The deputy commissioner concluded that the accident occurred "in the course of" the employment; that all other necessary elements had been complied with except the one that the accident arose "out of" the employment. But neither finding alone is enough. Hulley v. Moosbrugger, 88 N.J.L. 161, 164. And he also found that the evidence did not convince him that the cause of death was due to a risk which was directly or indirectly connected with the employment.

Counsel for the prosecutrix, in their brief, conceded that,

[113 NJL Page 544]

"there were no witnesses to the actual happening. The object which struck Nardone was never identified * * *. No affirmative proof of how the accident happened could be furnished, but we have the death, the statement of the deceased and some evidence of a brick falling from the chimney, we have the hole in the hat, a hole in the head with soot around it," and argue, on this premise, notwithstanding the utter failure to sustain the theory upon which the case was tried, that in the absence of any other explanation of the accident and the resulting death there was a legitimate deducible inference that it arose "out of" the employment.

The difficulty with the argument for prosecutrix lies not in the lack of the probative value of a proper deducible inference to sustain a judgment; that is well settled. See Dunn & Friedman v. Goldman, 111 N.J.L. 249; 168 A. 299; Jackson v. Delaware, Lackawanna and Western Railroad Co., 111 N.J.L. 487; Farrell v. New Jersey Power and Light Co., Ibid. 526. Suicide and murder are, of course, not to be presumed. Steers v. Dunnewald, 85 Id. 449. Reversed on other point in 89 Id. 601. But, the difficulty lies in the fact that it ignores adjudicated definitions and determinative prerequisites of the phrase "an accident arising out of the employment." Perhaps it will not be out of place to restate them.

An accident arises "out of" the employment when it is something the risk of which might have been contemplated by a reasonable person, as incidental to it. And a risk is incidental to the employment where it belongs to or is connected with what a workman has to do in fulfilling his contract of service. Bryant v. Fissell, 84 N.J.L. 72. Thus whether the proof be direct proof, circumstantial or presumptive proof, i.e., based on a proper deducible inference, or both, it must show that the cause of death was due to a risk which was directly or indirectly connected with it or incidental to the employment. This is the real test. The following cases are illustrative:

In Atchinson v. Colgate & Co., 3 N.J. Mis. R. 451, a laborer, while wheeling a hand truck, helping to unload a truck, fell from a gang plank to the sidewalk, employer claimed that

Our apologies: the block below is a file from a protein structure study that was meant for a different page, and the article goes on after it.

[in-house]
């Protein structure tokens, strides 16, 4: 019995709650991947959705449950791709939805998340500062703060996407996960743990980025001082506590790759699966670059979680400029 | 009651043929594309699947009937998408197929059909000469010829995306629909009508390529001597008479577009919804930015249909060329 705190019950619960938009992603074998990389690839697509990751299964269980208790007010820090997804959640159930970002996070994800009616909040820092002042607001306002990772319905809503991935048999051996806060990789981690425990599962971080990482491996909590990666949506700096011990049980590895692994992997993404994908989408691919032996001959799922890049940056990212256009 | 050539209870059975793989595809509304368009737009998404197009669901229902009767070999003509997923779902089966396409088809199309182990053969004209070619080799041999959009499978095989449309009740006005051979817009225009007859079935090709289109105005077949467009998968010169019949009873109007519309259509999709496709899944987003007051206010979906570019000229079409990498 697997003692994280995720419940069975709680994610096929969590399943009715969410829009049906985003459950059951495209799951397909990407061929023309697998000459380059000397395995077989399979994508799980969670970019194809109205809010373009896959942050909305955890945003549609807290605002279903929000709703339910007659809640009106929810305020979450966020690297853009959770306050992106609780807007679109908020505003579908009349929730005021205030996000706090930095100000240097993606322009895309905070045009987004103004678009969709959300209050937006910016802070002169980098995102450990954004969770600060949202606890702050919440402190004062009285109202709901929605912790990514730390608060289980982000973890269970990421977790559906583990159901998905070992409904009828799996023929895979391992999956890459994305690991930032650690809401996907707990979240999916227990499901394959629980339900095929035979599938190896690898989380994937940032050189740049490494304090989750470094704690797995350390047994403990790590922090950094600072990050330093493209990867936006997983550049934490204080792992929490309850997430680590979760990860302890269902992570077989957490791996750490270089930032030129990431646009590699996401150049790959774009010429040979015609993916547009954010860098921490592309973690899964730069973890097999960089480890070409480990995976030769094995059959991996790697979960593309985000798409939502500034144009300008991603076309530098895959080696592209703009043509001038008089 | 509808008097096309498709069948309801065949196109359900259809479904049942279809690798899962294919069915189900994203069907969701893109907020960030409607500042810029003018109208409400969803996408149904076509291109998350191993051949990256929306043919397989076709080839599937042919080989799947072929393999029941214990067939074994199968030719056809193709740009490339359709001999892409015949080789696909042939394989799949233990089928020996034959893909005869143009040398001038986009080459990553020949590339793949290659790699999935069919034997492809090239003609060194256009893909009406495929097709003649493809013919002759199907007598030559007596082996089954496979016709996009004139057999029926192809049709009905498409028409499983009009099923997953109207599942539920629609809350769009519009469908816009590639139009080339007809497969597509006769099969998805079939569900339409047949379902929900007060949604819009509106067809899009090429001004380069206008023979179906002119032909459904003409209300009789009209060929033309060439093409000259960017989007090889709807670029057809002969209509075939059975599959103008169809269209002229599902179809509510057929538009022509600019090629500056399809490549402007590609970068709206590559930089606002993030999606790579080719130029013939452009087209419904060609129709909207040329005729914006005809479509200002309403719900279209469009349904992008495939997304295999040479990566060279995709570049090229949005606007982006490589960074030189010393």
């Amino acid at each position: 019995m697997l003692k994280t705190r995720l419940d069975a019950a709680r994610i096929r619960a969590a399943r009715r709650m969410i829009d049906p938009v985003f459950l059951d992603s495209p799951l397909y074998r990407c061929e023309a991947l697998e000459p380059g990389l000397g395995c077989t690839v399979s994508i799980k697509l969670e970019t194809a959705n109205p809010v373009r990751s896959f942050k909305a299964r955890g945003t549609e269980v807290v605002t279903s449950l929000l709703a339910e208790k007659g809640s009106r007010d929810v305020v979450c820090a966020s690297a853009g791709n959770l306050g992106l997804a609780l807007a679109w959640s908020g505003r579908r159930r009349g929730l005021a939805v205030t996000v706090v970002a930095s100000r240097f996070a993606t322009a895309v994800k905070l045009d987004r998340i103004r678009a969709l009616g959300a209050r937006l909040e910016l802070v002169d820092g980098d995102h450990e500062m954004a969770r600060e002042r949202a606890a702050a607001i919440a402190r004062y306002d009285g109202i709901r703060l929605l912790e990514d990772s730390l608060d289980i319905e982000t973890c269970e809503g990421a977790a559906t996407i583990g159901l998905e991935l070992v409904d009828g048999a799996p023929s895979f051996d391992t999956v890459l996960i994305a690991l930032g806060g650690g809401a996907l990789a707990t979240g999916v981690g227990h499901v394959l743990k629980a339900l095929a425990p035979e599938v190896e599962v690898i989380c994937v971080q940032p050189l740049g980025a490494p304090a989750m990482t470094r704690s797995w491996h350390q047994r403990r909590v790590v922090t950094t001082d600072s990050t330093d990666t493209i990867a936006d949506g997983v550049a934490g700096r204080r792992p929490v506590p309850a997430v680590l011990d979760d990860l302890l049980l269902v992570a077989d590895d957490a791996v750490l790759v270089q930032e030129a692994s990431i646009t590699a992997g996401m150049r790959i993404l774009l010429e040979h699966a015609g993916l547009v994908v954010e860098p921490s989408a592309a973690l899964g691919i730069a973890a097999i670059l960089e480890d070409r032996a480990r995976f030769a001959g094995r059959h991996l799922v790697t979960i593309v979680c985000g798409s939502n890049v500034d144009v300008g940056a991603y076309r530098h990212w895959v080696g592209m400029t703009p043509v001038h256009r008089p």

[113 NJL Page 545]

the paresis from which the workman died was not the result of the fall. The deputy commissioner found, under the proofs, that the accident arose in the course of and out of the employment. The Supreme Court sustained the finding and held if the employer seeks to avoid liability for a cause for which it is not responsible the burden of proof is on the employer to show such cause.

In Pacelli v. Janowitz Brothers, 5 N.J. Mis. R. 474 (workmen's compensation bureau finding), the body of the deceased (a night watchman) was found at the foot of a staircase in the factory of the employer, with the body in such a position that it convinced the deputy commissioner that the deceased had fallen down the stairs and the commissioner therefore concluded that the accident arose out of and in the course of the employment.

In Irons v. Hause Washed Gravel and Sand Co., 6 N.J. Mis. R. 863 (workmen's compensation bureau finding), deceased was an operator of an electric conveyor. Death was caused by electric shock. Body was found on the floor of the room containing electric switches and other electric devices used in the operation of the conveyor. There were no eye witnesses to the fatality. Body showed electric burns. It was held:

"* * * If an employe is found dead and there is no evidence as to how he met his death, the court will presume it was by accident arising out of and in the course of the employment, provided the body is found under circumstances reasonably connected with the said employment. DeFazio's Estate v. Goldschmidt Detinning Co., 87 N.J.L. 317, and Muzik v. Erie Railroad Co., 85 Id. 129. Although the respondent contends that death was caused and due to natural causes, this, however, is not borne out by the testimony. Where the respondent seeks to avoid liability for a cause for which it is not responsible, the burden of proof is on the respondent to show such cause. Atchinson v. Colgate & Co., 3 N.J. Mis. R. 451; 131 A. 921." (Italics ours.)

In Richmond v. Scheidell, 8 N.J. Mis. R. 468, deceased was a painter. He was found in a slumped and unconscious condition on a step ladder. He was otherwise physically

[113 NJL Page 546]

injured; fractured at the base of the skull resulting in traumatic cerebral hemorrhage that caused his death. Compensation was allowed and sustained.